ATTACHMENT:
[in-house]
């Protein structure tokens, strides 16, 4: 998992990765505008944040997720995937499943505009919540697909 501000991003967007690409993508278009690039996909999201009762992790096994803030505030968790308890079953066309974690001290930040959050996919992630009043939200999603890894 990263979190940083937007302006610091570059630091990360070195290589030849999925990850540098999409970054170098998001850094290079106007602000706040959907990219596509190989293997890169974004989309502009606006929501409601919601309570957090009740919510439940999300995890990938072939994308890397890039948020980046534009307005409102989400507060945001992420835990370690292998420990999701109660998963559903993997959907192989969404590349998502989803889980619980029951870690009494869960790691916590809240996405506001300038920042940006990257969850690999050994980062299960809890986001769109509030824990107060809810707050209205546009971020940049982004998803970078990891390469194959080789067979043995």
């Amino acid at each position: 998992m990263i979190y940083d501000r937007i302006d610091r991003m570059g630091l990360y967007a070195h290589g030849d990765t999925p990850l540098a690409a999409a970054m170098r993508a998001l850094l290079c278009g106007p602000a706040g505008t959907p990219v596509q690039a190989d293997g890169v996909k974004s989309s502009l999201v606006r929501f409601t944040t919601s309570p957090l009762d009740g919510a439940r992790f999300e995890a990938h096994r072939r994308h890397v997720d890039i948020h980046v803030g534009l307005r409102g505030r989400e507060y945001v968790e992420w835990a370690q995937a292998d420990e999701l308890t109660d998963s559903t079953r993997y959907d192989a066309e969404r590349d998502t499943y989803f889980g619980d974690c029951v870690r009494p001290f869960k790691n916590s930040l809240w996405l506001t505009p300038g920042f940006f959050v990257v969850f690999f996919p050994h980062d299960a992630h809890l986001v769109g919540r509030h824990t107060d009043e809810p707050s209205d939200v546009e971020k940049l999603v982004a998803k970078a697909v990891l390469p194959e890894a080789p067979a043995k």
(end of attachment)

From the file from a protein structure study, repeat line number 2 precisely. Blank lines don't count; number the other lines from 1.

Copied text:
């Protein structure tokens, strides 16, 4: 998992990765505008944040997720995937499943505009919540697909 501000991003967007690409993508278009690039996909999201009762992790096994803030505030968790308890079953066309974690001290930040959050996919992630009043939200999603890894 990263979190940083937007302006610091570059630091990360070195290589030849999925990850540098999409970054170098998001850094290079106007602000706040959907990219596509190989293997890169974004989309502009606006929501409601919601309570957090009740919510439940999300995890990938072939994308890397890039948020980046534009307005409102989400507060945001992420835990370690292998420990999701109660998963559903993997959907192989969404590349998502989803889980619980029951870690009494869960790691916590809240996405506001300038920042940006990257969850690999050994980062299960809890986001769109509030824990107060809810707050209205546009971020940049982004998803970078990891390469194959080789067979043995």